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LAKE CITY - It's been described as the biggest fire in this city's history, and it took 50 firefighters from six area departments to bring it under control.
At one point during the blaze at a huge former manufacturing plant in the Lake City Industrial Park, there was an explosion that knocked a pickup that was inside the building some 20 feet, Lake City Fire Chief Sam Bailey said.
The 37,500-square-foot building, the former Mustang Manufacturing site on Hustler Boat Lane, was used as a storage warehouse by Dixie Roofing Co. of Campbell County. It contained five-gallon tar kettles with propane tanks, rolled rubber roofing materials, a forklift and two pickup trucks.
It was a total loss, Bailey said, and a juvenile is suspected of starting the blaze, reported to firefighters at 1:22 p.m. Saturday.
Owner Mike Malicote estimated the contents alone were worth $800,000, while the building was valued at $1.2 million, Bailey said.
"We've had some doozies," Bailey said of past blazes in Lake City, "but this is the biggest fire Lake City ever had."
One firefighter, Joe Gilliam, became dehydrated while fighting the blaze and was taken by ambulance to Methodist Medical Center of Oak Ridge, where he was treated and released.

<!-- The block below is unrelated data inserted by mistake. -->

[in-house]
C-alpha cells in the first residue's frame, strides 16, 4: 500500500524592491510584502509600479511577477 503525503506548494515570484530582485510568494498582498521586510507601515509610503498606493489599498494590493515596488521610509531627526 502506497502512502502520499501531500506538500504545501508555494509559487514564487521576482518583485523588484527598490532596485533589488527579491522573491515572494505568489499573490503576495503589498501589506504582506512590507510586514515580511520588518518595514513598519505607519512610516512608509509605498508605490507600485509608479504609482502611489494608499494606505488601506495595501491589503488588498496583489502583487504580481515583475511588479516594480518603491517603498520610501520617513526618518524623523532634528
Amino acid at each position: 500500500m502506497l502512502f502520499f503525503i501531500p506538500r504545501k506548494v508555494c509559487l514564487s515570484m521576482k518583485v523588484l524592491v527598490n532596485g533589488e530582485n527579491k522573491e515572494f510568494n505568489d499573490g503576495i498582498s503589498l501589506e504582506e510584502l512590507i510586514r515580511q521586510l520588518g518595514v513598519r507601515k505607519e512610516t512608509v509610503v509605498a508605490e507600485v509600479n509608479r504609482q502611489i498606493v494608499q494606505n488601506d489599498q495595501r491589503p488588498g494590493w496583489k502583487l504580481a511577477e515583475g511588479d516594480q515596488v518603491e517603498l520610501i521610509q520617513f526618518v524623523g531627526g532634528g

Firefighters and equipment from the Oak Ridge and Clinton city fire departments along with the Campbell County Rural Fire Service and the Caryville and Medford volunteer departments, assisted Lake City in fighting the fire, which Bailey said was finally contained around 11:30 p.m.
"I appreciate every one of those guys," Bailey said of the assisting firefighters.
"Our biggest problem was we didn't have enough water supply," Bailey said.
There was only one fire hydrant nearby, he said, and it only provided 500 gallons a minute.
A Medford pumper truck was used to siphon water from a creek to provide it to the Lake City firefighting pumper and Oak Ridge's aerial truck.
"If there hadn't been the creek there, we'd probably still be fighting it," Bailey said Monday of the blaze.
That aerial truck was used to cut a hole in the building to release the billowing black smoke from the structure, while Caryville provided a system for restocking firefighters' air supply bottles, Bailey said.
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